Low cost airlines more profitable than the big guns


Low cost airlines more profitable than the big guns

The worldwide trend in the airline industry towards budget or so-called low-cost carriers (LCCs) is, of course, driven by profit margins, and the recent release of figures by three of Thailand’s major airline players highlights the differentials.

Thai Air Asia (TAA), Nok Air, and Thai Airways International (THAI) are all listed on the Stock Exchange of Thailand (SET) and their results show that the first two, both LCCs, are easily outperforming the flagship THAI airline when it comes to profitability as expressed in percentage terms.

In the first quarter of 2013 Nok Air achieved a net return of 14 percent while TAA, which is Thailand’s largest low-cost carrier, saw a net return of 12 percent. By comparison, THAI recorded a 9.8 percent return on equity. This compared to just a 2.3 percent return on assets for all of 2012 for THAI, so at least the percentages are moving in the right direction for THAI’s management.

Among the reasons cited for the better figures coming out of the LCCs is they have relatively lower productivity costs and more streamlined operating systems.

Additionally, LCCs operate newer aircraft such as the A-320 for TAA and B-737-800s for Nok Air, both of which deliver better fuel economy compared to the older airliners operated by THAI airways.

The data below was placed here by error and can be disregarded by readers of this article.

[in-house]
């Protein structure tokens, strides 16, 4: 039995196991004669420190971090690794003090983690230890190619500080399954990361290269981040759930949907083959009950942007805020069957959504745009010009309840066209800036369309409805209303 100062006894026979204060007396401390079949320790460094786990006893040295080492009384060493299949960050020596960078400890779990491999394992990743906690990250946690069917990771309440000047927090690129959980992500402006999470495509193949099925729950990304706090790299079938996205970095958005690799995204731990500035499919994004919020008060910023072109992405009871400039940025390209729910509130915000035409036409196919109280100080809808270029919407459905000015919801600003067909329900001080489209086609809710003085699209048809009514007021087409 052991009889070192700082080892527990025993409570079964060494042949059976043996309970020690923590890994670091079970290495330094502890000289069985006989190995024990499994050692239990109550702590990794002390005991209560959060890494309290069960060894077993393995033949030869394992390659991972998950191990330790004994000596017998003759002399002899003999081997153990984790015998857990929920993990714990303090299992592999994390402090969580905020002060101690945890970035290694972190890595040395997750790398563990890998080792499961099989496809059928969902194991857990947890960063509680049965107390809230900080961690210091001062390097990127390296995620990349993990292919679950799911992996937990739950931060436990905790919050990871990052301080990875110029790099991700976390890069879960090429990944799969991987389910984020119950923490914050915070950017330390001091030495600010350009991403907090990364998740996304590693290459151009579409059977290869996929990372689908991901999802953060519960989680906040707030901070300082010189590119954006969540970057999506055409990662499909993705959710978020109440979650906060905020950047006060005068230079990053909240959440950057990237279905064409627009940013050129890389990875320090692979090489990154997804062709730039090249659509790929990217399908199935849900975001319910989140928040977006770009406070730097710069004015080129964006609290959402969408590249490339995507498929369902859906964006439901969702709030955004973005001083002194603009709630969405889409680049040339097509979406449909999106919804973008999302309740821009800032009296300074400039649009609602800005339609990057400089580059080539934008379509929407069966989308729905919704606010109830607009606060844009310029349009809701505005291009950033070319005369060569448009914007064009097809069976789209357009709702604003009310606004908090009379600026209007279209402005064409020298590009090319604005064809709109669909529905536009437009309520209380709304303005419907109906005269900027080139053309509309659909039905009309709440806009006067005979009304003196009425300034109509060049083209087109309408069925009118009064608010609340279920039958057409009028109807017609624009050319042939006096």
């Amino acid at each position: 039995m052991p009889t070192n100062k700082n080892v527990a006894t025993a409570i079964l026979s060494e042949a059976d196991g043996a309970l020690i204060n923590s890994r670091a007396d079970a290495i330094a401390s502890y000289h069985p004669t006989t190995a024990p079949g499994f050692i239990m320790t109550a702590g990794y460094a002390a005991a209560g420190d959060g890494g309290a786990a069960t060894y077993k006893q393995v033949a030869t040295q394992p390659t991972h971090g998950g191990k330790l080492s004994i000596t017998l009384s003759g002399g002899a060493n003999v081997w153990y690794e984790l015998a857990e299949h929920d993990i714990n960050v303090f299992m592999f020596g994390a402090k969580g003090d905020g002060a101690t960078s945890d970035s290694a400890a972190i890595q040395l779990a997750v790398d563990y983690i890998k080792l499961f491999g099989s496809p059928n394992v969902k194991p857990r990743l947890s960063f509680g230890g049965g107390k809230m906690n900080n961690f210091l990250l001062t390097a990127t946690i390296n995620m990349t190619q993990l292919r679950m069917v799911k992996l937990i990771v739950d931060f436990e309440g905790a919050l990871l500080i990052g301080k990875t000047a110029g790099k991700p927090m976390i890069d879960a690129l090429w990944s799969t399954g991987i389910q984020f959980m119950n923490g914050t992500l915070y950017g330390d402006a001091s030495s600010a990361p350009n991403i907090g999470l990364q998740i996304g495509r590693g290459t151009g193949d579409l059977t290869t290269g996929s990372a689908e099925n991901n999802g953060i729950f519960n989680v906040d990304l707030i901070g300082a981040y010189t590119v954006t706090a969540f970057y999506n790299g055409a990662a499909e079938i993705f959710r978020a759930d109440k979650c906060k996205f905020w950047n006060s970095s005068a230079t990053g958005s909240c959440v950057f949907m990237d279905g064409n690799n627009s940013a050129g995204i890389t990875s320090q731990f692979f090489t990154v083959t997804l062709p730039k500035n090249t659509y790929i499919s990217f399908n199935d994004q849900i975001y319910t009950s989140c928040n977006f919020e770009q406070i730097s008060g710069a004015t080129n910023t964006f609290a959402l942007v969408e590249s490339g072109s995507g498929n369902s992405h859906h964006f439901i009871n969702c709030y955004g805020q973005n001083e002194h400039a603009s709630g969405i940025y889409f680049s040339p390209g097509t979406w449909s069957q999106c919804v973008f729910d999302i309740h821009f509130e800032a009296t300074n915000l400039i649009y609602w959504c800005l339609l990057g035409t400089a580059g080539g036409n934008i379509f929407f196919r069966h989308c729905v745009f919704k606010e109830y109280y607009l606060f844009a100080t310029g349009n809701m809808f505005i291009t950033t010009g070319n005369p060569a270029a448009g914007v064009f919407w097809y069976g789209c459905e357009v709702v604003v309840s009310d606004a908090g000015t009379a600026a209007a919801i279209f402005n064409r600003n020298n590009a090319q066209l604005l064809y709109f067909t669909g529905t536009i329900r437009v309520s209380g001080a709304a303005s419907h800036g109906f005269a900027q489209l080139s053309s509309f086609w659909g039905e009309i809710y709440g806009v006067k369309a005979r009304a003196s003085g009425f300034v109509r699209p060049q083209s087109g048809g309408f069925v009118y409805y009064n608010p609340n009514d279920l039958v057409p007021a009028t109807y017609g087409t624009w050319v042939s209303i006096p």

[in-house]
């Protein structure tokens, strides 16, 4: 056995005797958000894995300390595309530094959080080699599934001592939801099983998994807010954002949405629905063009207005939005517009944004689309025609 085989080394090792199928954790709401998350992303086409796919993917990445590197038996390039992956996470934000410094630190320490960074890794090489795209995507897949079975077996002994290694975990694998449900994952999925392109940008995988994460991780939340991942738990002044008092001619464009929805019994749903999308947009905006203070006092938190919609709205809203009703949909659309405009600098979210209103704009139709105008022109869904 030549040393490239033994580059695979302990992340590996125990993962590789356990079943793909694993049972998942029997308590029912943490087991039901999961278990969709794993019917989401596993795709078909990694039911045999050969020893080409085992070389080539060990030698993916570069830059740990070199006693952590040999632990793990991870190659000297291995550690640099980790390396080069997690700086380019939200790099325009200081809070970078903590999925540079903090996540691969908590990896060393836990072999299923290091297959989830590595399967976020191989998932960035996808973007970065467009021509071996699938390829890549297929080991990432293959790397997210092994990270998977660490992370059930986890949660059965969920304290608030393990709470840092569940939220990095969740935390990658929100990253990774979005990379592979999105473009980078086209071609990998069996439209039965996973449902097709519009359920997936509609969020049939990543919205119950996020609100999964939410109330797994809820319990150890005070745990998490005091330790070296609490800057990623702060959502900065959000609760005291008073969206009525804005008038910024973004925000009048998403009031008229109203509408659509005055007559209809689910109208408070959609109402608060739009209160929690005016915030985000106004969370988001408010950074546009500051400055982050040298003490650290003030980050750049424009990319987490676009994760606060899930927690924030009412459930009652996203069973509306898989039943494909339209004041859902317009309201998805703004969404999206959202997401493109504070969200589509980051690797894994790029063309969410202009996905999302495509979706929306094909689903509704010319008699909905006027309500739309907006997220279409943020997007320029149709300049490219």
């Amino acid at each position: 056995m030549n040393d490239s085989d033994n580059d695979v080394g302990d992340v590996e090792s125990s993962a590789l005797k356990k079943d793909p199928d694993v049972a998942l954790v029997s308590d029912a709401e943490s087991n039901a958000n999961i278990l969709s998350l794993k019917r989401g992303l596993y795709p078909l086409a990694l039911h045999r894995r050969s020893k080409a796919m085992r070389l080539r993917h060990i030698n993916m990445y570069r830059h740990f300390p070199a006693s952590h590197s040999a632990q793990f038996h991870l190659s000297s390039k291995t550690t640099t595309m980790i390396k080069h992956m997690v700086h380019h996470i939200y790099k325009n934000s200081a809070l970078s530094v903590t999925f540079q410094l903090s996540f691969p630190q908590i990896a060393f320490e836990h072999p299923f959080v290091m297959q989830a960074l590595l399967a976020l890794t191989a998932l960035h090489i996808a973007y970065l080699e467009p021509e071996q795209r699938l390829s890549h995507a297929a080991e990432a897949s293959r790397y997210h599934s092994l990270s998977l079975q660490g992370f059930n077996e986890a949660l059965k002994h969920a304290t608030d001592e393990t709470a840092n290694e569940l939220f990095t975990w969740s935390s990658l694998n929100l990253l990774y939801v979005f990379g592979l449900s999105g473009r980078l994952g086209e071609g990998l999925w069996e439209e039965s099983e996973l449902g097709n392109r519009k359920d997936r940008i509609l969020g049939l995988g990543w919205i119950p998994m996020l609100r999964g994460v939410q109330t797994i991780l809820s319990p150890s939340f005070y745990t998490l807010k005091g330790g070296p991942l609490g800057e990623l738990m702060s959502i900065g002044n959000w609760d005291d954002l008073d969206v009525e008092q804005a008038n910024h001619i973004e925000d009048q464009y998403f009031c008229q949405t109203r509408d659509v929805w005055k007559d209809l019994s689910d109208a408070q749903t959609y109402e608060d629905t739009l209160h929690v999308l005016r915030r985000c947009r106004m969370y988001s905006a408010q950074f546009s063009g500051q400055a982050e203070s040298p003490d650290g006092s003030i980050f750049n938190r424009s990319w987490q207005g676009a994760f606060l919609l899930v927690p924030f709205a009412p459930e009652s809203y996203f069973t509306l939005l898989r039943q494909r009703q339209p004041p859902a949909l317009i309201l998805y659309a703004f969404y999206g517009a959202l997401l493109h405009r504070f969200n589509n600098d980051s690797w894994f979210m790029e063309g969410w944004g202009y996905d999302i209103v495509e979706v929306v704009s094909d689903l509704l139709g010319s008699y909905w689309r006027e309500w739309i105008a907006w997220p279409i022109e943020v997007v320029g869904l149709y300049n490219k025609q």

Also, LCCs usually lease their aircraft and this avoids the heavy capital expenditure of the more traditional airlines.

When it comes to ticketing, LCCs have embraced the Internet with the majority of their tickets purchased via this medium whereas THAI and other major international airlines use the Global Distribution System.
The latter are also hampered by the cumbersome Billing and Settlement Plan operated by the International Air Transport Association (IATA) which means bills are usually not settled for up to a week. By contrast, LCCs receive their income directly from booking passengers.

Finally, the number of employees used on LCC flights is usually lower in manpower terms than the bigger and more expensive carriers like THAI as the TAA and Nok Air flight staff carry out a range of tasks designed to even the workload.

Tassapon Bijleveld, the CEO of Thai Air Asia, is reported as saying he wants to ramp up TTA’s profit margin to 15 percent over the next few years. Nok Air’s chief financial officer, Vitai Rattanakorn, has apparently claimed his airline will be able to sustain its double-digit growth forecast for 2013. THAI has yet to release any kind of profit projections for the rest of this year.